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White-Winged Flufftail
These are White-Winged Flufftails, Sarothrua ayresi, which are some of Africa's most endangered bird species. They live in high-altitude marshy regions and have suffered from large-scale destruction of their wetland habitats.  They're found in South Africa, and in Ethiopia ... at first it was thought they didn't breed here, but migrated between the two regions, but recently a camera trap here in South Africa showed a mother with a couple of chicks.  We have only a few birds here, while there might be 200 in Ethiopia.  They're hard to see, being very secretive and hiding in dense clumps of reeds or grasses.  Flufftails constitute a unique family of birds, related to rails and cranes, and only found in Africa and Madagascar.  This is the smallest species, reaching only about 15 cm/6" in length.
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Tiarajudens fighting
Here I portray two Tiarajudens eccentricus males fighting.  The long teeth mean that they could strike at each other without opening their mouths.  They likely raked at each other rather than stabbing each other, which would have been too lethal.
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On Saturday, the 2nd of June, the Tzaneen Eco-Club hosted an outing to the Modjadji Cycad Forest.  I attended with my friend Cecilia, also from Polokwane.  The forest is not far from Polokwane, but this has been the first time I've visited it.  I want to thank Marianne McKenzie for organizing the outing, Cecilia for giving me a ride, and everyone else for making it a pleasant and informative day.

Typical Cycads b by WillemSvdMerwe


'Modjadji' is actually the title of the Rain Queen, the ruler of the Lobedu People.  The institution dates back a couple of centuries; the queen and her people first came here from our neighbour country of Zimbabwe.  The queen passes the title on to her eldest daughter; there has never been and cannot be a king.  She is allowed to have several 'wives' … she doesn't ever marry a husband, but has children usually fathered by a relative.  The queen's life is very secretive, and she only interacts with the outside world through representatives.  This mysterious African queen with supposed magical powers has likely been the inspiration for H. Rider Haggard's novel 'She'.


Cycad Upward by WillemSvdMerwe

Currently there is no actually actively reigning Modjadji.  The last one died in 2005 but left a daughter who's now thirteen.  She's being prepared to become the active Modjadji as soon as she turns 21; in the meantime she is leading a kind of double life, the one steeped in mystery, tradition and the rituals she has to go through in being groomed for royalty, the other one of educating herself about the modern world in which she and her people will have to exist and adapt themselves.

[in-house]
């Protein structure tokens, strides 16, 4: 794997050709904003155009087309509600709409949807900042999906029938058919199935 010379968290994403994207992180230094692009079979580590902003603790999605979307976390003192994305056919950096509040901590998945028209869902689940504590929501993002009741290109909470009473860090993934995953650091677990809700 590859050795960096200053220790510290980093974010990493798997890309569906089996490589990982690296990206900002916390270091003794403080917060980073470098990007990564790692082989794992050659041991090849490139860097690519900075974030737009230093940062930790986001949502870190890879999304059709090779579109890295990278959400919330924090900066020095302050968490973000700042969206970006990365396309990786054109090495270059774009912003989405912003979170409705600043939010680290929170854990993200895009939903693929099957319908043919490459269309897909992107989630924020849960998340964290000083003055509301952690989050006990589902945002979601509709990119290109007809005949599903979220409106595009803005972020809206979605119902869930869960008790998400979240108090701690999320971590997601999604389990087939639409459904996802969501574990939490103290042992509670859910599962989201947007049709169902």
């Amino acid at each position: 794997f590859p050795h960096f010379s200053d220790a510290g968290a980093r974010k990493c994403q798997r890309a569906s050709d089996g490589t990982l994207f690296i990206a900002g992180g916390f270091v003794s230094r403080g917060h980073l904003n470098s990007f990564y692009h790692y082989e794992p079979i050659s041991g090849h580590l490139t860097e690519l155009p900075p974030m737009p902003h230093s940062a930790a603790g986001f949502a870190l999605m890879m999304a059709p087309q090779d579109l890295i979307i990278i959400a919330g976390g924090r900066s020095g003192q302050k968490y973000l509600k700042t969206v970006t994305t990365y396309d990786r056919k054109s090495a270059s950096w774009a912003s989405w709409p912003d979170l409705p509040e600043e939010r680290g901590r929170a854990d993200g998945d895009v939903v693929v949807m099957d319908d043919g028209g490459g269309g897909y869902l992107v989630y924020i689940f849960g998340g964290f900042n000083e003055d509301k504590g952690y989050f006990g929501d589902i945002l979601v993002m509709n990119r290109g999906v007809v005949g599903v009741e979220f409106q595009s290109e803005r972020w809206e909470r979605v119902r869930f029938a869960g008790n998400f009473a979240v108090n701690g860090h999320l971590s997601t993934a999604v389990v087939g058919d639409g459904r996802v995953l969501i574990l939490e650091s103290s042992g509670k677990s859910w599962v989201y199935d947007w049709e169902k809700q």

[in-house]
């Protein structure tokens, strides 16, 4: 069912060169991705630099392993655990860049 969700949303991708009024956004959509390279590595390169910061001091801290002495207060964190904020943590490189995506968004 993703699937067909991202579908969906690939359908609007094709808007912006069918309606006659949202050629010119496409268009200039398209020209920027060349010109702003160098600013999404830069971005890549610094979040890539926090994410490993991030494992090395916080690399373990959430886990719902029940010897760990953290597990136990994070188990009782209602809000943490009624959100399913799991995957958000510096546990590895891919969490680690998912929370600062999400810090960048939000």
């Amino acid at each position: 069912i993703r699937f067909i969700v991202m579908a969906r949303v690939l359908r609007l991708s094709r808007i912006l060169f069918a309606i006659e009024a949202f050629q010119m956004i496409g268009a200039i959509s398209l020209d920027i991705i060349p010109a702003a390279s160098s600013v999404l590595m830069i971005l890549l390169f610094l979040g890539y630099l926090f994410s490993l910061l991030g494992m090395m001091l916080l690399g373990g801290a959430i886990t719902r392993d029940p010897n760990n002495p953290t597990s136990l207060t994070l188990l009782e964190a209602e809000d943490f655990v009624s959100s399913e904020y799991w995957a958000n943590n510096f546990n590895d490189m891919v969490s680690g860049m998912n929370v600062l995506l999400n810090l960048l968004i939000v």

Cycad and Ib by WillemSvdMerwe


So where do the cycads come in?  The Modjadji is considered by her people to have the power to bring rain.  So seriously do they take it, that during a year of excessive rain which brought flooding and destruction, she had to apologise publicly!  The power of bringing rain is apparently demonstrated by the location of the queen's kraal, situated on a hill that is much moister and more verdantly vegetated than the dry surrounding lands.  Especially noteworthy on this hill is a forest of cycads, strange and primeval-looking plants that are now rarities, found only in patches here and there.  The luxurious growth of these unique trees has become associated with the queen's powers, and they are held to be sacred.  The forest as a whole, and all cycads growing in the surroundings, are consequently revered and protected.

Inspecting Cycads b by WillemSvdMerwe




There are now likely tens of thousands of cycads on the hill and in the area.  They certainly date back well before Modjadji and her people arrived.  Cycads are slow growers; even one with a stem of one to two metres can be a couple of centuries old.  The tallest ones in the forest stand about 13 m/43' tall, and must be aged many centuries or even more than a thousand years.  This forest must represent one of the largest concentrations of cycads in Africa, if not the world. The cycad below, with Cecilia standing next to it, is about 9m tall.  The larger ones were hard to photograph, having been squeezed in between many others.

Cycad 925 cm by WillemSvdMerwe

Cycads are 'primitive' plants in the sense of having been around for a very long time; they flourished even before the dinosaurs became dominant.  But they are also modern plants in the sense of still being around, and doing quite well in certain places like this hill.  If they're rare today, much of that has to do with humans. They've been exploited for food, and being such slow growers, even a low rate of destruction may leave them unable to restore their numbers.  In recent times their numbers have also been denuded by plant collectors.  Again because of the slow growth, people are impatient to have big trees and don't want to wait for seed-grown plants to grow to a substantial size, but would rather take already big cycads from the wild.  As a result of this practice some populations have entirely been destroyed and a few species of cycad are now extinct or almost extinct in the wild.